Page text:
Yes, many of them do. Most cultural beliefs about things in the physical world tend to come from some basis of the aspects of that thing. That's a really vague statement, I know, but ancient beliefs about certain plants or certain types of foods that stayed throughout time usually stick because they seem to have some benefit from it and modern science is verifying quite a few of those aspects (eg. Cayenne is a hot food, heats up your system, increases circulation, etc).
Many times, it may be something that's obvious like spicy foods being "hot" (anyone who tastes it will know that), but there are many other aspects that apply as well. The traditions like this stick because people noticed that certain foods gave certain reactions so they kept using them for those reasons ("hot" foods during the winter) because they worked and that "tradition" was passed on.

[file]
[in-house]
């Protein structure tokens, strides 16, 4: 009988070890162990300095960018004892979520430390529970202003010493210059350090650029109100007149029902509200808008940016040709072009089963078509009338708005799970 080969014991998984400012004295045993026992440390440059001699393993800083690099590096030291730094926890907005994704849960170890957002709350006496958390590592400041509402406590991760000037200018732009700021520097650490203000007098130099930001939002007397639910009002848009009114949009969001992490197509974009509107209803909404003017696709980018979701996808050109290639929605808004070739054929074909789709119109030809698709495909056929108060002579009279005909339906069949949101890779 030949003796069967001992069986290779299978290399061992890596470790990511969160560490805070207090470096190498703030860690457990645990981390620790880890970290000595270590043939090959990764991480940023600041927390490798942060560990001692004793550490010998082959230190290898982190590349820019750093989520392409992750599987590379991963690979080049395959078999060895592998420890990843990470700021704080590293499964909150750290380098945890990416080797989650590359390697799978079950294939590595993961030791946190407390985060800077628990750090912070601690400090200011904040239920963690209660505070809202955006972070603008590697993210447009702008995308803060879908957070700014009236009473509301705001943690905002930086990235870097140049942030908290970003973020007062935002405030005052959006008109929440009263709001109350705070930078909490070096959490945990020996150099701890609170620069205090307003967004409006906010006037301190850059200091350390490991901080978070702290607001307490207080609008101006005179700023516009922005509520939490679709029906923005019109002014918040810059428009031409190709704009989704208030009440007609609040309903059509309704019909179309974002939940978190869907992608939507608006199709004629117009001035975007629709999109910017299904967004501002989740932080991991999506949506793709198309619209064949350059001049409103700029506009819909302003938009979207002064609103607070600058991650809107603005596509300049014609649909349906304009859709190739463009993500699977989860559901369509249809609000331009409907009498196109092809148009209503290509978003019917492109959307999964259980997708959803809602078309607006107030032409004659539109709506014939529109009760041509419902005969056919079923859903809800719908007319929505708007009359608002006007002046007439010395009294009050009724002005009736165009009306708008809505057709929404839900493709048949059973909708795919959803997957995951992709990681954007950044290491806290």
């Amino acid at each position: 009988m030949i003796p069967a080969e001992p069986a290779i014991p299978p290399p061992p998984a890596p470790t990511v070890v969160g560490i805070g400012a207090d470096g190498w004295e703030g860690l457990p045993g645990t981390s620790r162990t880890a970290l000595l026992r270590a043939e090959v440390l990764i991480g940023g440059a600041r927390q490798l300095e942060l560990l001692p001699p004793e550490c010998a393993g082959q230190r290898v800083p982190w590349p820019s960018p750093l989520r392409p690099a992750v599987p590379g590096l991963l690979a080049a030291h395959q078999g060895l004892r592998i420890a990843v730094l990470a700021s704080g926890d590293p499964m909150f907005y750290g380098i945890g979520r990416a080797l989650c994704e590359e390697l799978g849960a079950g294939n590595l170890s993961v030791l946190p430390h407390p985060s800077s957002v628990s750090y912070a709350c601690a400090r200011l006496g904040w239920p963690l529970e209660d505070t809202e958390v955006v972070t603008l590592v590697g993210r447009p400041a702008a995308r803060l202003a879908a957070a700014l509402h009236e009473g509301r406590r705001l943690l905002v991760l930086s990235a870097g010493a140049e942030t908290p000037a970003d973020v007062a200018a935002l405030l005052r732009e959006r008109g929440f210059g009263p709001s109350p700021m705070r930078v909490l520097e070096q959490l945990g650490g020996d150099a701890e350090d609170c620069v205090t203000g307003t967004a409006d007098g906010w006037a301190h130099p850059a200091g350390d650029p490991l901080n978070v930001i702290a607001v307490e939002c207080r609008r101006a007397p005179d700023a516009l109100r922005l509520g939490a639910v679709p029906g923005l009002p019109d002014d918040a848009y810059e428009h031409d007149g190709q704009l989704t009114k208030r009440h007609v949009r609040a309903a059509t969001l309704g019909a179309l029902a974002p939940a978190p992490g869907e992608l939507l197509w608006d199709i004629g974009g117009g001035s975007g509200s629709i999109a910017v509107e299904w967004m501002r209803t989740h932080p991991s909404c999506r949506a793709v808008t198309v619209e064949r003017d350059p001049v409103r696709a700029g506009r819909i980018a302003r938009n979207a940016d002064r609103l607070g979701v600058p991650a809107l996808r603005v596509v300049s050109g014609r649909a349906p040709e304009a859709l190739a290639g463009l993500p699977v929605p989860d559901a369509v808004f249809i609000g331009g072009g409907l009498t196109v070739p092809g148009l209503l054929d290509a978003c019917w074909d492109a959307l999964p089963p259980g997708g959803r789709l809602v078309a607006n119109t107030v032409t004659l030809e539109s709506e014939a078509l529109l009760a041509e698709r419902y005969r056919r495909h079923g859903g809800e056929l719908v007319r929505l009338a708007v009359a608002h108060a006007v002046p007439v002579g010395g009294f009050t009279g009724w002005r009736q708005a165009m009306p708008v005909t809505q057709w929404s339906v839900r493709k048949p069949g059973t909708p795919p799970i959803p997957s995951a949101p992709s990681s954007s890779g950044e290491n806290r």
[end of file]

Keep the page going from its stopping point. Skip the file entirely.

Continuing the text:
Granted, there are some beliefs that may be entirely based on religion and tradition (eg. saying certain words before a meal or having to recite certain phrases at certain times), but those based on physical aspects of things tend to have something behind them (eg. eating a certain plant will give you energy, this plant will make you warm up, etc). I hope this helps!
Health/nutrition classes and personal research in my role as a Product Specialist for a vitamin company